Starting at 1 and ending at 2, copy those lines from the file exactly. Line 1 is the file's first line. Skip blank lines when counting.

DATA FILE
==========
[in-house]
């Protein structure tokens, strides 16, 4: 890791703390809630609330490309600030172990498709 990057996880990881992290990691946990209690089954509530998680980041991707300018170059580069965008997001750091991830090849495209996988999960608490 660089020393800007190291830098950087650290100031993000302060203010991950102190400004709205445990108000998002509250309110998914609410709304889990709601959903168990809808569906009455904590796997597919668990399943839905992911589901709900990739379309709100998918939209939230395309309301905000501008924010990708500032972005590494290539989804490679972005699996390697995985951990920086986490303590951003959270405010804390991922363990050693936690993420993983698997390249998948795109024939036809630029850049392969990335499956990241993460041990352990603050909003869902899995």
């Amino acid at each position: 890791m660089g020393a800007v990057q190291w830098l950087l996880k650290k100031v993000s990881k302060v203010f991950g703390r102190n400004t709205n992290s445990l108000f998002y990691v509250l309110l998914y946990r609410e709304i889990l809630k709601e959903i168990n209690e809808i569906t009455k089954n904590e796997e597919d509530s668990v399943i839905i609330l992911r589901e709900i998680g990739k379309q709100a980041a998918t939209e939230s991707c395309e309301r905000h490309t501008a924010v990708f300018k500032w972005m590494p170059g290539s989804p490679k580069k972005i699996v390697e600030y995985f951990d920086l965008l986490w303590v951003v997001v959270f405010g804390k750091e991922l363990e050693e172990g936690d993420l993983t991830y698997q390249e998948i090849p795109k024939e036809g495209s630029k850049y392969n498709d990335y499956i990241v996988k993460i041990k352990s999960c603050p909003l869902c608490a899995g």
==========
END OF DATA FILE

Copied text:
[in-house]
């Protein structure tokens, strides 16, 4: 890791703390809630609330490309600030172990498709 990057996880990881992290990691946990209690089954509530998680980041991707300018170059580069965008997001750091991830090849495209996988999960608490 660089020393800007190291830098950087650290100031993000302060203010991950102190400004709205445990108000998002509250309110998914609410709304889990709601959903168990809808569906009455904590796997597919668990399943839905992911589901709900990739379309709100998918939209939230395309309301905000501008924010990708500032972005590494290539989804490679972005699996390697995985951990920086986490303590951003959270405010804390991922363990050693936690993420993983698997390249998948795109024939036809630029850049392969990335499956990241993460041990352990603050909003869902899995």